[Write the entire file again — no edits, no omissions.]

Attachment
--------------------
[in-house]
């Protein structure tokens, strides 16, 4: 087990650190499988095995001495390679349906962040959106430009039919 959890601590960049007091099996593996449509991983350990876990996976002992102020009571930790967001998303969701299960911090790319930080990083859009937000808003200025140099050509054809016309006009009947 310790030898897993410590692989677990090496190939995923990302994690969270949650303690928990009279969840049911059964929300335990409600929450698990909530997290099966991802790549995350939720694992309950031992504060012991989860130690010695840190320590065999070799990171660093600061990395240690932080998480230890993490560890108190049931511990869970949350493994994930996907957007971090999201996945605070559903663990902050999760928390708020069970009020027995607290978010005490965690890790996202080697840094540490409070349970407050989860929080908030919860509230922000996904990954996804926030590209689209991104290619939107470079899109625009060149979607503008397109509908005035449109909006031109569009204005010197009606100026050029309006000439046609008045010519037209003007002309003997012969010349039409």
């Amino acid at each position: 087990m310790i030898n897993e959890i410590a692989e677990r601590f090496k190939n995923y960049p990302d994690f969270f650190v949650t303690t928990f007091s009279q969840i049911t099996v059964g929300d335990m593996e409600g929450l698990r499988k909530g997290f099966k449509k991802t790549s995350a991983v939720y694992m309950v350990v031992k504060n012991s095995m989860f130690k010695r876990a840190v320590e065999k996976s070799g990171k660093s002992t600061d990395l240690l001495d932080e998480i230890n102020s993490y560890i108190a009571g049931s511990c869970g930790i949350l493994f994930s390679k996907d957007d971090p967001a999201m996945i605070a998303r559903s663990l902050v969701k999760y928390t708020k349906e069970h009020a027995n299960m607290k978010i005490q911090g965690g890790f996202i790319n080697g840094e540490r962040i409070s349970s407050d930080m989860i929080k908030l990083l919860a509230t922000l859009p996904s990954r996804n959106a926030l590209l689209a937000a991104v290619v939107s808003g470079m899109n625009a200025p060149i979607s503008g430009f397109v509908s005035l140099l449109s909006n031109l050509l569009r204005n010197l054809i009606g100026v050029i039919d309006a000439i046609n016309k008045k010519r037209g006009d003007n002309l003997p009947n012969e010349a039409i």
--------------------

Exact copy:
[in-house]
């Protein structure tokens, strides 16, 4: 087990650190499988095995001495390679349906962040959106430009039919 959890601590960049007091099996593996449509991983350990876990996976002992102020009571930790967001998303969701299960911090790319930080990083859009937000808003200025140099050509054809016309006009009947 310790030898897993410590692989677990090496190939995923990302994690969270949650303690928990009279969840049911059964929300335990409600929450698990909530997290099966991802790549995350939720694992309950031992504060012991989860130690010695840190320590065999070799990171660093600061990395240690932080998480230890993490560890108190049931511990869970949350493994994930996907957007971090999201996945605070559903663990902050999760928390708020069970009020027995607290978010005490965690890790996202080697840094540490409070349970407050989860929080908030919860509230922000996904990954996804926030590209689209991104290619939107470079899109625009060149979607503008397109509908005035449109909006031109569009204005010197009606100026050029309006000439046609008045010519037209003007002309003997012969010349039409």
């Amino acid at each position: 087990m310790i030898n897993e959890i410590a692989e677990r601590f090496k190939n995923y960049p990302d994690f969270f650190v949650t303690t928990f007091s009279q969840i049911t099996v059964g929300d335990m593996e409600g929450l698990r499988k909530g997290f099966k449509k991802t790549s995350a991983v939720y694992m309950v350990v031992k504060n012991s095995m989860f130690k010695r876990a840190v320590e065999k996976s070799g990171k660093s002992t600061d990395l240690l001495d932080e998480i230890n102020s993490y560890i108190a009571g049931s511990c869970g930790i949350l493994f994930s390679k996907d957007d971090p967001a999201m996945i605070a998303r559903s663990l902050v969701k999760y928390t708020k349906e069970h009020a027995n299960m607290k978010i005490q911090g965690g890790f996202i790319n080697g840094e540490r962040i409070s349970s407050d930080m989860i929080k908030l990083l919860a509230t922000l859009p996904s990954r996804n959106a926030l590209l689209a937000a991104v290619v939107s808003g470079m899109n625009a200025p060149i979607s503008g430009f397109v509908s005035l140099l449109s909006n031109l050509l569009r204005n010197l054809i009606g100026v050029i039919d309006a000439i046609n016309k008045k010519r037209g006009d003007n002309l003997p009947n012969e010349a039409i």